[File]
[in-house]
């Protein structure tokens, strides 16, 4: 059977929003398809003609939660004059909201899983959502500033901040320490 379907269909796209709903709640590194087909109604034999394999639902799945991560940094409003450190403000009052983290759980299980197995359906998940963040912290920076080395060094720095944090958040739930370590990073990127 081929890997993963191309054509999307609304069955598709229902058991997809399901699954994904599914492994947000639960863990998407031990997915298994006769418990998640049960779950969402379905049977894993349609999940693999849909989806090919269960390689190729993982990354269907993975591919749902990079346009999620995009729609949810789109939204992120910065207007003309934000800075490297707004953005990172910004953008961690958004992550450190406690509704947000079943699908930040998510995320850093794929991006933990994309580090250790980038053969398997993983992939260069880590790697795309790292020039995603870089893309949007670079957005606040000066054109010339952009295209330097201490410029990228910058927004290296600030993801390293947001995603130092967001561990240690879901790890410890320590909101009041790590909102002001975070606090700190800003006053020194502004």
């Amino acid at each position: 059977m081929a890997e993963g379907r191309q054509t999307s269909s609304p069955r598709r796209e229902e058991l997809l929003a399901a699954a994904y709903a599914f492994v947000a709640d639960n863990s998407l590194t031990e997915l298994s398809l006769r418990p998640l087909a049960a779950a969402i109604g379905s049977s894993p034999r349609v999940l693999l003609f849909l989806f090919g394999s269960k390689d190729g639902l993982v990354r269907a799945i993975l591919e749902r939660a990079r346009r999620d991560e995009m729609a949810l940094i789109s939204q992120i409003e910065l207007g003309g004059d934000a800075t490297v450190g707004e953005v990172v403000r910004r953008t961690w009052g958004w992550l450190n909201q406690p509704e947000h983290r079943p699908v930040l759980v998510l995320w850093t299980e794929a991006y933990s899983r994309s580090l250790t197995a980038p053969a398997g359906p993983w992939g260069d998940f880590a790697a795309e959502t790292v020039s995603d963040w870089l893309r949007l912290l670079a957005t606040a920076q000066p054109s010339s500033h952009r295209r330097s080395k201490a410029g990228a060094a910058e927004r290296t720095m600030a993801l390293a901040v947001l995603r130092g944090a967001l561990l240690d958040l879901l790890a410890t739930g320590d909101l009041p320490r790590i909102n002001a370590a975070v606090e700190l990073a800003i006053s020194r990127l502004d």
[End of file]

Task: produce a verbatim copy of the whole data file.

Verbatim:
[in-house]
């Protein structure tokens, strides 16, 4: 059977929003398809003609939660004059909201899983959502500033901040320490 379907269909796209709903709640590194087909109604034999394999639902799945991560940094409003450190403000009052983290759980299980197995359906998940963040912290920076080395060094720095944090958040739930370590990073990127 081929890997993963191309054509999307609304069955598709229902058991997809399901699954994904599914492994947000639960863990998407031990997915298994006769418990998640049960779950969402379905049977894993349609999940693999849909989806090919269960390689190729993982990354269907993975591919749902990079346009999620995009729609949810789109939204992120910065207007003309934000800075490297707004953005990172910004953008961690958004992550450190406690509704947000079943699908930040998510995320850093794929991006933990994309580090250790980038053969398997993983992939260069880590790697795309790292020039995603870089893309949007670079957005606040000066054109010339952009295209330097201490410029990228910058927004290296600030993801390293947001995603130092967001561990240690879901790890410890320590909101009041790590909102002001975070606090700190800003006053020194502004």
């Amino acid at each position: 059977m081929a890997e993963g379907r191309q054509t999307s269909s609304p069955r598709r796209e229902e058991l997809l929003a399901a699954a994904y709903a599914f492994v947000a709640d639960n863990s998407l590194t031990e997915l298994s398809l006769r418990p998640l087909a049960a779950a969402i109604g379905s049977s894993p034999r349609v999940l693999l003609f849909l989806f090919g394999s269960k390689d190729g639902l993982v990354r269907a799945i993975l591919e749902r939660a990079r346009r999620d991560e995009m729609a949810l940094i789109s939204q992120i409003e910065l207007g003309g004059d934000a800075t490297v450190g707004e953005v990172v403000r910004r953008t961690w009052g958004w992550l450190n909201q406690p509704e947000h983290r079943p699908v930040l759980v998510l995320w850093t299980e794929a991006y933990s899983r994309s580090l250790t197995a980038p053969a398997g359906p993983w992939g260069d998940f880590a790697a795309e959502t790292v020039s995603d963040w870089l893309r949007l912290l670079a957005t606040a920076q000066p054109s010339s500033h952009r295209r330097s080395k201490a410029g990228a060094a910058e927004r290296t720095m600030a993801l390293a901040v947001l995603r130092g944090a967001l561990l240690d958040l879901l790890a410890t739930g320590d909101l009041p320490r790590i909102n002001a370590a975070v606090e700190l990073a800003i006053s020194r990127l502004d």